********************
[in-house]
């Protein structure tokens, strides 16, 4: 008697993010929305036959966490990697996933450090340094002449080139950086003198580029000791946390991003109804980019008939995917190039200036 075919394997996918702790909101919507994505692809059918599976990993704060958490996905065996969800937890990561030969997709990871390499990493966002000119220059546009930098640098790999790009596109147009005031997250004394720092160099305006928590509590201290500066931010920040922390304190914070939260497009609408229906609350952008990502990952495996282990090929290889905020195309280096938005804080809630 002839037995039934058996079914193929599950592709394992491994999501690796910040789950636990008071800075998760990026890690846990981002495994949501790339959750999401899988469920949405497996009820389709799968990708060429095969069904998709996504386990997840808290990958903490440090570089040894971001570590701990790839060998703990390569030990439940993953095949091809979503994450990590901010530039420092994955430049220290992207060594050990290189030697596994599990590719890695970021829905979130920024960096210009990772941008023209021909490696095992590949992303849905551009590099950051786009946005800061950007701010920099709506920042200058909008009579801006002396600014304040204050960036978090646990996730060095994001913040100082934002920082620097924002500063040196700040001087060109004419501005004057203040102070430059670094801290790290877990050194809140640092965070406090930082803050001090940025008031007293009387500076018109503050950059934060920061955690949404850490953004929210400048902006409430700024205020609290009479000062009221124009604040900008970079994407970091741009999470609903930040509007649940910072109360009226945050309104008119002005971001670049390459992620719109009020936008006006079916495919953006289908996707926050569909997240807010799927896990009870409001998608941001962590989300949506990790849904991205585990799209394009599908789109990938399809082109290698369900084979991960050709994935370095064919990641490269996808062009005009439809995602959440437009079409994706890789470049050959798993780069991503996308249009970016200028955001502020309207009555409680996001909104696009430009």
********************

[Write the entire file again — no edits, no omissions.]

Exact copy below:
[in-house]
């Protein structure tokens, strides 16, 4: 008697993010929305036959966490990697996933450090340094002449080139950086003198580029000791946390991003109804980019008939995917190039200036 075919394997996918702790909101919507994505692809059918599976990993704060958490996905065996969800937890990561030969997709990871390499990493966002000119220059546009930098640098790999790009596109147009005031997250004394720092160099305006928590509590201290500066931010920040922390304190914070939260497009609408229906609350952008990502990952495996282990090929290889905020195309280096938005804080809630 002839037995039934058996079914193929599950592709394992491994999501690796910040789950636990008071800075998760990026890690846990981002495994949501790339959750999401899988469920949405497996009820389709799968990708060429095969069904998709996504386990997840808290990958903490440090570089040894971001570590701990790839060998703990390569030990439940993953095949091809979503994450990590901010530039420092994955430049220290992207060594050990290189030697596994599990590719890695970021829905979130920024960096210009990772941008023209021909490696095992590949992303849905551009590099950051786009946005800061950007701010920099709506920042200058909008009579801006002396600014304040204050960036978090646990996730060095994001913040100082934002920082620097924002500063040196700040001087060109004419501005004057203040102070430059670094801290790290877990050194809140640092965070406090930082803050001090940025008031007293009387500076018109503050950059934060920061955690949404850490953004929210400048902006409430700024205020609290009479000062009221124009604040900008970079994407970091741009999470609903930040509007649940910072109360009226945050309104008119002005971001670049390459992620719109009020936008006006079916495919953006289908996707926050569909997240807010799927896990009870409001998608941001962590989300949506990790849904991205585990799209394009599908789109990938399809082109290698369900084979991960050709994935370095064919990641490269996808062009005009439809995602959440437009079409994706890789470049050959798993780069991503996308249009970016200028955001502020309207009555409680996001909104696009430009």